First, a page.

Which would actually not be such a bad strategy when you consider who is actually going to end up making the choice …

Education Secretary Michael Gove at The Royal Courts of Justice to give evidence to the Leveson inquiry earlier this year. Photograph: Getty Images.

Richard Morris blogs at A View From Ham Common, which was named Best New Blog at the 2011 Lib Dem Conference

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Let's turn RBS into a bank for the public interest

A tarnished symbol of global finance could be remade as a network of local banks. 

The Royal Bank of Scotland has now been losing money for nine consecutive years. Today’s announcement of a further £7bn yearly loss at the publicly-owned bank is just the latest evidence that RBS is essentially unsellable. The difference this time is that the Government seems finally to have accepted that fact.

Up until now, the government had been reluctant to intervene in the running of the business, instead insisting that it will be sold back to the private sector when the time is right. But these losses come just a week after the government announced that it is abandoning plans to sell Williams & Glynn – an RBS subsidiary which has over 300 branches and £22bn of customer deposits.

After a series of expensive delays and a lack of buyer interest, the government now plans to retain Williams & Glynn within the RBS group and instead attempt to boost competition in the business lending market by granting smaller "challenger banks" access to RBS’s branch infrastructure. It also plans to provide funding to encourage small businesses to switch their accounts away from RBS.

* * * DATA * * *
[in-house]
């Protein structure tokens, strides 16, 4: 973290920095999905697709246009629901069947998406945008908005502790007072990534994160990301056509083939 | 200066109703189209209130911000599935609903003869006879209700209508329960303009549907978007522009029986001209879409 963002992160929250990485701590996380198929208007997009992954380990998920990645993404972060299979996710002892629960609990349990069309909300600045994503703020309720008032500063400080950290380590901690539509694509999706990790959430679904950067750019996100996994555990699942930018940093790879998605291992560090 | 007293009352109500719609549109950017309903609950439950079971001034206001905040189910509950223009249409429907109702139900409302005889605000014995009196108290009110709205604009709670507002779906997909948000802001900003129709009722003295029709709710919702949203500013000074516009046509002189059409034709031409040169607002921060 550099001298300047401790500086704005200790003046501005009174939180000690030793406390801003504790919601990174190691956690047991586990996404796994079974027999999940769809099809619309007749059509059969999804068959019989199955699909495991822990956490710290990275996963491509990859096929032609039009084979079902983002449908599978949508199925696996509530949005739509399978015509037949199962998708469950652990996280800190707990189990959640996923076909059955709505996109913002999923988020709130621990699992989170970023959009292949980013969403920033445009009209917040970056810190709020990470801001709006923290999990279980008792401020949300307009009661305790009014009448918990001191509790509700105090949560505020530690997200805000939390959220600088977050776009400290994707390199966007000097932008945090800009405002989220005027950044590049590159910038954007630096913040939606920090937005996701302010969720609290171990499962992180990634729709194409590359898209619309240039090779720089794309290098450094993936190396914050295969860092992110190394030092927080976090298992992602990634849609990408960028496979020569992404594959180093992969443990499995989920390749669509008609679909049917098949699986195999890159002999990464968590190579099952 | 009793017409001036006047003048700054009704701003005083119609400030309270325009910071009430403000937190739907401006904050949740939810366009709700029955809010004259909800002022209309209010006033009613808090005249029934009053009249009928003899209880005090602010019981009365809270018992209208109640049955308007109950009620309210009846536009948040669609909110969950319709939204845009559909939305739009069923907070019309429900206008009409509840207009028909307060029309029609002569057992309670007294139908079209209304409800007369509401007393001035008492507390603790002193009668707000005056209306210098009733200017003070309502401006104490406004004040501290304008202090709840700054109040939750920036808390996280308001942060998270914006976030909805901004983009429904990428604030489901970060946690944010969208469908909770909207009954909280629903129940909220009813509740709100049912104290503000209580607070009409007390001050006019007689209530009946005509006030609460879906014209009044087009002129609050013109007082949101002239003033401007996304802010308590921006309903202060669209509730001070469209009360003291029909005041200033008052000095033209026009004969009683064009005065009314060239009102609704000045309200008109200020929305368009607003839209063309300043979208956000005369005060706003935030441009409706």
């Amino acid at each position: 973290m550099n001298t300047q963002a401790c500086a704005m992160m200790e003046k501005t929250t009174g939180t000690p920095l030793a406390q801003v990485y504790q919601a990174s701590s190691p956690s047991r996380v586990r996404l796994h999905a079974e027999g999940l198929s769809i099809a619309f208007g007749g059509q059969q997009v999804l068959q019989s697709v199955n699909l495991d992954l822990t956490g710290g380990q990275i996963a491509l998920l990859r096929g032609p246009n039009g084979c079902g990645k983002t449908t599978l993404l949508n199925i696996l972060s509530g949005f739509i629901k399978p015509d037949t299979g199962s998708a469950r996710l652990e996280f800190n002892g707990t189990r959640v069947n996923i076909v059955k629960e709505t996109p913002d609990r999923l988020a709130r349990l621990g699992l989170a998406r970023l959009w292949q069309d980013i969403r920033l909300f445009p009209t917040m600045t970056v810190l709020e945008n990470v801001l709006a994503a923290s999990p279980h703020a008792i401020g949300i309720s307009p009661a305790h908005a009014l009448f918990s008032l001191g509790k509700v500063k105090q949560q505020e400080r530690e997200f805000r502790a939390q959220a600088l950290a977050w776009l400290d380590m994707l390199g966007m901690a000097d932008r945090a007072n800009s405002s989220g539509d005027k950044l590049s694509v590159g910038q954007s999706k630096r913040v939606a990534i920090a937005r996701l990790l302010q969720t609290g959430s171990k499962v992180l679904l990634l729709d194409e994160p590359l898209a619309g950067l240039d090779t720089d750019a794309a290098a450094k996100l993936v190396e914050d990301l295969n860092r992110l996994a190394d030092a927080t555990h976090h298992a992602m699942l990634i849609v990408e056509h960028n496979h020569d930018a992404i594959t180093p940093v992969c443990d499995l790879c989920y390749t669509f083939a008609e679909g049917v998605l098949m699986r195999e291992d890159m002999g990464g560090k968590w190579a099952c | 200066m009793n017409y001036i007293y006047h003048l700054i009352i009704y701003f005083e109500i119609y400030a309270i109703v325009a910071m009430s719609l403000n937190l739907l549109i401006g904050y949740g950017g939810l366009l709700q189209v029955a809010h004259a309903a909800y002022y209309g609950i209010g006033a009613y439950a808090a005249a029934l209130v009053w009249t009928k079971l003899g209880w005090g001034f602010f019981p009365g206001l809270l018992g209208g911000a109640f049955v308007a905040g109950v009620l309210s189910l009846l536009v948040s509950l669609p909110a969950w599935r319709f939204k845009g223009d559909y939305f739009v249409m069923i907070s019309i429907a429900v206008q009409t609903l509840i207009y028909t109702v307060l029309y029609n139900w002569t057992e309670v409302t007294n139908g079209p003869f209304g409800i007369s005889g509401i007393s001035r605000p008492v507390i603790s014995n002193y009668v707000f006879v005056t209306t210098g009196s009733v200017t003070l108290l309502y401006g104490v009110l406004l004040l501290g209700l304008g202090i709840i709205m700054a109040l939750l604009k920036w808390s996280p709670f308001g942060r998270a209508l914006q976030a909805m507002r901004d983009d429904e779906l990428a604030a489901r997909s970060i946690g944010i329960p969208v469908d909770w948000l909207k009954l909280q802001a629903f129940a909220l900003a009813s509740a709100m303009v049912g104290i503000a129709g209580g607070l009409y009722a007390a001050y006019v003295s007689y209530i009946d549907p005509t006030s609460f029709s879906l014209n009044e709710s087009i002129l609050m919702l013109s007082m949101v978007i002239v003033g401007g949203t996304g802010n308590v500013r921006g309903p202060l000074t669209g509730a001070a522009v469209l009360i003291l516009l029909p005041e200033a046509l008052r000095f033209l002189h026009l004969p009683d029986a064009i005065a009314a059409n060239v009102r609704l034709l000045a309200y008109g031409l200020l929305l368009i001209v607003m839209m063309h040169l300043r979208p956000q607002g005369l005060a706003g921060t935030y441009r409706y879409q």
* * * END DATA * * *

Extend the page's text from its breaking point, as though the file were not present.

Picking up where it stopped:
As a major public asset, RBS should be used to help achieve wider objectives. Improving how the banking sector serves small businesses should be the top priority, and it is good to see the government start to move in this direction. But to make the most of RBS, they should be going much further.

The public stake in RBS gives us a unique opportunity to create new banking institutions that will genuinely put the interests of the UK’s small businesses first. The New Economics Foundation has proposed turning RBS into a network of local banks with a public interest mandate to serve their local area, lend to small businesses and provide universal access to banking services. If the government is serious about rebalancing the economy and meeting the needs of those who feel left behind, this is the path they should take with RBS.

Small and medium sized enterprises are the lifeblood of the UK economy, and they depend on banking services to fund investment and provide a safe place to store money. For centuries a healthy relationship between businesses and banks has been a cornerstone of UK prosperity.